Governors Midwest Initiatives Events

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Chair's Agenda
America's Smartland Discussion Series

Agriculture

Economic Development

Energy

Renewing the Midwestern Brand

 

 

Low Carbon Fuel Policy

A Low Carbon Fuel Policy (LCFP) is being considered in several states in the Midwest, and in jurisdictions outside the region, as a potential tool for reducing GHG emissions in the transportation sector.

In November 2007, the Midwestern governors adopted the Energy Security and Climate Stewardship Platform for the Midwest (Energy Platform), which calls for the creation of “a uniform, regional low-carbon fuels policy—implemented at the state or provincial level as a standard, objective or incentive—and report annually on progress.”

To further the objectives of the Energy Platform, the MGA established an  advisory group to develop a model LCFP framework for the region. Since 2008, MGA has hosted stakeholder discussions and consensus-building meetings that resulted in a group of recommendations on a regional LCFP. Additionally, bringing these regional stakeholders together  served as a valuable opportunity for shared learning amongst regional stakeholder groups.

In March 2009, the MGA’s Energy Steering Committee agreed to a set of basic principles on a LCFP, as laid out in the advisory group’s Regional Low Carbon Fuel Policy recommendations. In addition, the MGA established a new, expanded stakeholder effort that began in the summer of 2009. After a over a year of discussions and negotiations, the MGA released the Low Carbon Fuel Policy Advisory Group Recommendations in December 2010.

The expanded Phase II of MGA’s LCFP advisory group, had two major objectives:

  • Provide a Midwestern perspective and regional input on any federal LCFS that is proposed
  • Develop design considerations to aid Midwestern jurisdictions considering an LCFS to ensure integration and consistency across the region.

MGA stakeholder work on LCFP furthermore aimed to:

  • Articulate a Midwestern position on the development of state and federal low-carbon fuel policies;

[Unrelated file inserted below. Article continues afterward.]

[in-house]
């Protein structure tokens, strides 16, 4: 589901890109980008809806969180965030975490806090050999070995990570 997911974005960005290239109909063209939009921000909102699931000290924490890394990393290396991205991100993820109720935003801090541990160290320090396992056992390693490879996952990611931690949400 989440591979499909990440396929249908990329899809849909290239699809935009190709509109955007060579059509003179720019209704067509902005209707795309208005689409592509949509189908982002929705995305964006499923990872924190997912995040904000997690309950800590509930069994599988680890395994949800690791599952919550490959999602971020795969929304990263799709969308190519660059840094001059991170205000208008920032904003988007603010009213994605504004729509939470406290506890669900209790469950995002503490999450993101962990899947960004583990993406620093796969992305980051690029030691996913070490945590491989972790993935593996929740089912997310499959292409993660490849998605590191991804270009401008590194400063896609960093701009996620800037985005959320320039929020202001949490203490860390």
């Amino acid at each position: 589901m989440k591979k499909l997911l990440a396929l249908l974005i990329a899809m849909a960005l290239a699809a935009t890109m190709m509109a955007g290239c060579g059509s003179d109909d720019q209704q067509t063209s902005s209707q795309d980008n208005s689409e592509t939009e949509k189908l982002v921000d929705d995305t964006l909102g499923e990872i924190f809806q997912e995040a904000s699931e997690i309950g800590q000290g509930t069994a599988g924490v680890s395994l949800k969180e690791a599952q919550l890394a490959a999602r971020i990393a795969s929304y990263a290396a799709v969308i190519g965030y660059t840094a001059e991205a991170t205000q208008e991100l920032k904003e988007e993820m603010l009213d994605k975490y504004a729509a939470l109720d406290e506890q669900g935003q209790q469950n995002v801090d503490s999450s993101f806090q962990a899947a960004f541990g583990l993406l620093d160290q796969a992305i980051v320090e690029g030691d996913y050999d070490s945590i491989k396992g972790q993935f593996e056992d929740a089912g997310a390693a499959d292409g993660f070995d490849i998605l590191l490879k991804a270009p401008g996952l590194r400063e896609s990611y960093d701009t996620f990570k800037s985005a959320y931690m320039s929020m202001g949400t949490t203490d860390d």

• Make recommendations on how to integrate state efforts towards a common LCFP framework based on the best available science and techniques;
  • Assure that Midwestern interests have a voice in the development of low-carbon policies at the national level and in other states;
  • Learn about the issues and increase common understanding regarding the scientific and technical issues with life-cycle assessment of fuels; and
  • Understand how implementation of LCFS's will impact the Midwestern economy. 

MGA stakeholders have agreed that the objectives of an LCFP would be to:

  • Create a framework and incentives for development of, and demand for, low carbon fuels in the Midwest;
  • Decrease the GHG intensity of transportation fuels;
  • Take advantage of our agricultural and industrial strengths to benefit our regional economy while protecting our natural resources; and
  • Complement other policies focused on improving transportation efficiency and reducing GHG emissions in the region.

The current advisory group roster is available by clicking here.

Meetings

May 19-20, 2010

Minneapolis, Minnesota

Agenda


February 17-18, 2010

Chicago, Illinois

Agenda

November 17-19, 2009

Calgary and Fort McMurray, Alberta 
Itinerary


Webinar

July 27, 2009

A cross-section of stakeholders from across the Midwest were identified to participate in an MGA advisory group for the LCFP process. The group was made up of experts from academia, agriculture, government, industry, and non-governmental organizations, reflecting a broad range of perspectives and knowledge. The group included state government agency officials who were liaisons with the MGA Energy Steering Committee, which will ultimately oversaw the process.

The goals of this group were:

  • Develop policy recommendations for a LCFP to ensure the Midwest's interests are considered in any national policy debate.
  • Educate policymakers and stakeholders on the key components of a LCFP, their impact on the region and the role the Midwest should have in any national policy debate.
  • Develop recommendations regarding life cycle assessment, GHG intensity of fuels, emissions reductions, program compliance and reporting, and credit trading;
  • Coordinate with federal and other regional programs to assure uniformity, lack of conflict and redundancy, and potential trading across programs; and
  • Investigate non-GHG environmental impacts of the policy, recommending any additional safeguards as necessary.